As the third wave of the coronavirus gets underway in India, the prioritisation of vaccines has once again become a central topic. In response to the emerging threat, Prime Minister Narendra Modi on December 25 announced a new phase of the vaccination programme with shots for children and booster doses for priority groups. Following this, the Ministry of Health and Family Welfare issued guidelines on vaccination for those aged between 15-17 and for booster doses for health professionals, frontline workers and people aged above 60 or those with comorbidities.
While the decision to provide a booster dose to priority groups appears to be appropriate, the question of age prioritisation remains. There is overwhelming evidence of the increased risk of Covid-19 fatality associated with older age.
In West Bengal, people aged 60 and above accounted for 64% of all Covid-19 deaths. The case fatality rate was the highest (7.4%) among people aged 75 and above, followed by 3.4% for people aged 60-74, 1.2% for those between 46-59 years and just 0.1% for people aged 16-29.
Global data show the case fatality rate is 65 times higher for people aged 65-74 than for those in the 18-29 age group. For people aged 85 or more the rate is 370 times higher.
Because of these concerns, Dr Poonam Khetrapal Singh, regional director of the World Health Organisation’s South East Asia region, said: “The older population continues to be highly vulnerable in the ongoing pandemic. Protecting them against the deadly Covid-19 virus should be our priority. By vaccinating the elderly population as part of high-risk groups, countries can effectively reduce deaths and hospitalisation.”
Yet, as of January 1, nearly 18 million people aged 60 or more are yet to receive their first dose and 44 million are yet to get their second one, our calculations based on central government figures released on January 1 show. To date, 68.5% of those aged 60 or above have taken both doses of the vaccine. This is only marginally higher than the coverage for the entire adult population aged 18 and above at 64%. In other words, there is little evidence of age-prioritisation in practice, regardless of theoretical policy objectives.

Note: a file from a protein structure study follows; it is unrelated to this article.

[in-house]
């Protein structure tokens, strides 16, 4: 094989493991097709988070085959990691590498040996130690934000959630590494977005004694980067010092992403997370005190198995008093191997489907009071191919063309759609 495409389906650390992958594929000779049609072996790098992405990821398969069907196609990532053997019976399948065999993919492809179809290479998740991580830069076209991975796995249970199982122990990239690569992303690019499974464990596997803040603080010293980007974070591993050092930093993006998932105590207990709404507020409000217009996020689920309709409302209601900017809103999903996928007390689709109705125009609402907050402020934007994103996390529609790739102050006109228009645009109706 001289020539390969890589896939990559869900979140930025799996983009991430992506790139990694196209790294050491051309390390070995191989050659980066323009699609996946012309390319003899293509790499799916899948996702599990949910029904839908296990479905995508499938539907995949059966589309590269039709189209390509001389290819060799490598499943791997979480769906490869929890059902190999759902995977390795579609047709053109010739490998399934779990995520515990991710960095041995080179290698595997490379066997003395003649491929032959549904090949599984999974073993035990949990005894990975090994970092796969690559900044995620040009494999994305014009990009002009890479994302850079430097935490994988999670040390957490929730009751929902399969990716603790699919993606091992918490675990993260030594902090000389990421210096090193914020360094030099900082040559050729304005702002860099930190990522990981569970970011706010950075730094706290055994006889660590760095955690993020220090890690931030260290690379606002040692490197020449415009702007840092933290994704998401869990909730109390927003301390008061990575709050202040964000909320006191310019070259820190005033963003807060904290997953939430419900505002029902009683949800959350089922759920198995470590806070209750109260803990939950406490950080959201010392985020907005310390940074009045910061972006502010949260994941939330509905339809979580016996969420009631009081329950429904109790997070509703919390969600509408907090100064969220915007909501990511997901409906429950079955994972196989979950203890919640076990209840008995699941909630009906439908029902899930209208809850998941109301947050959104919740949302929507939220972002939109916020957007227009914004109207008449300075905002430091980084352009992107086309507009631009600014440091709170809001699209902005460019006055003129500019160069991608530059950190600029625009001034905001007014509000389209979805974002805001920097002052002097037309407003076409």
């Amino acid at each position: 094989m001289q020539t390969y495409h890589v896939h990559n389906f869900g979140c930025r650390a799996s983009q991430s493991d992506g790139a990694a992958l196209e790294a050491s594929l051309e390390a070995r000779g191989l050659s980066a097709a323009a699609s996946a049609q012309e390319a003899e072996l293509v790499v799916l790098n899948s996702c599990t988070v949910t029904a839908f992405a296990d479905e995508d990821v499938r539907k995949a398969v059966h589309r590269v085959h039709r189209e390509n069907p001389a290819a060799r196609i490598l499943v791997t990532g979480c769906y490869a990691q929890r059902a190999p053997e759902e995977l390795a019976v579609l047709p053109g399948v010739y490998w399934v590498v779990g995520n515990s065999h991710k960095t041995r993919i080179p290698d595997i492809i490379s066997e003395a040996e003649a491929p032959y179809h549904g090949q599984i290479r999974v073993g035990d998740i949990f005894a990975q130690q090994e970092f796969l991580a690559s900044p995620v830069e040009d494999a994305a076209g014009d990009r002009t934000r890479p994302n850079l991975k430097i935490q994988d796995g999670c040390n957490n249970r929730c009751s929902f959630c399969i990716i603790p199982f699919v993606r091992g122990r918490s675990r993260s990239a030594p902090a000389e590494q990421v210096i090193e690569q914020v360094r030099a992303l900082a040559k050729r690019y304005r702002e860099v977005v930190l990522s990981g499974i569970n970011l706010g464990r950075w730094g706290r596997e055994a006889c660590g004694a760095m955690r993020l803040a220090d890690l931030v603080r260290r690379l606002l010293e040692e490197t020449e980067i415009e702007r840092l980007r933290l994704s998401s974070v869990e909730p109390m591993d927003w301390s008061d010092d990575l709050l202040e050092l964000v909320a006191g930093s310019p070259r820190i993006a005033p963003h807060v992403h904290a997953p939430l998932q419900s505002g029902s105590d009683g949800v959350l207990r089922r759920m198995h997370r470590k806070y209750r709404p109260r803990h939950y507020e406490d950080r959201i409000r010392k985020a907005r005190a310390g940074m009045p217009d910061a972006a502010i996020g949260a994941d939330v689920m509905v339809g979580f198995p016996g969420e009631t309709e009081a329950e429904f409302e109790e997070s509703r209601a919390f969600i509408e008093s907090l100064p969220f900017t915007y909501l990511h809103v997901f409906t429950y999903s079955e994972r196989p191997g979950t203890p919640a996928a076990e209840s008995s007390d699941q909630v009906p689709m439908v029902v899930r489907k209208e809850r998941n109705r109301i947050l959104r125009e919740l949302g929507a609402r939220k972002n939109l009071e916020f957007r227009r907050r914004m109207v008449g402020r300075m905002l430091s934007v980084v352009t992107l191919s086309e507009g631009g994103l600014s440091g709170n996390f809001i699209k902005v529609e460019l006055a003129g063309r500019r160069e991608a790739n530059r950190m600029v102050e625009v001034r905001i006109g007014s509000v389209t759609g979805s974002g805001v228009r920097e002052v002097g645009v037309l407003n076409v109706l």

These national averages mask sub-national differences in vaccine coverage. The share of the fully-vaccinated population varies considerably across states, ranging from 29% in Jharkhand to 62% in Gujarat.
Aside from large inter-state disparities, vaccine coverage is also highly unequal across districts. India’s universally vaccinated districts, that is, districts where 100% of the adult population has received two vaccine doses, are Srinagar, Badgam, Poonch and Mahe. The least vaccinated districts are Kurung Kumey in Arunachal Pradesh, with about 9% coverage, and Kamjong and Kiphire in Manipur, both with 11% coverage.
As many as 33 districts in India have very low full vaccination coverage of 20% or less, while a fifth or 135 districts have achieved 30% or less. There are similar geographical disparities in the vaccine coverage of older people. In some states with high levels of an ageing population, such as Tamil Nadu, Uttar Pradesh, Punjab, Jharkhand, Bihar, West Bengal and Assam, the coverage of older people is well below the national average.
In Jharkhand, for instance, by January 2, only around 121 vaccine doses per 100 people aged 60 or more had been administered.
India’s vaccine policy must prioritise those at the highest risk of death or serious illness. These risks increase exponentially beyond the age 60. There is a particular need to reach out to older people in those states and districts with low overall rates of vaccination. Initiatives such as the Har Ghar Dastak campaigns have shown results and should be extended. Without a radical change of direction, India’s vaccination programme will deepen existing geographical health inequities and endanger the lives of millions of its older citizens.
Soumitra Ghosh is an associate professor at the School of Health Systems Studies, Tata Institute of Social Sciences.
Aravinda Guntupalli is a senior lecturer in global health at the Institute of Applied Health Sciences, University of Aberdeen.
Peter Lloyd-Sherlock is a professor of social policy and international development at the School of International Development, University of East Anglia.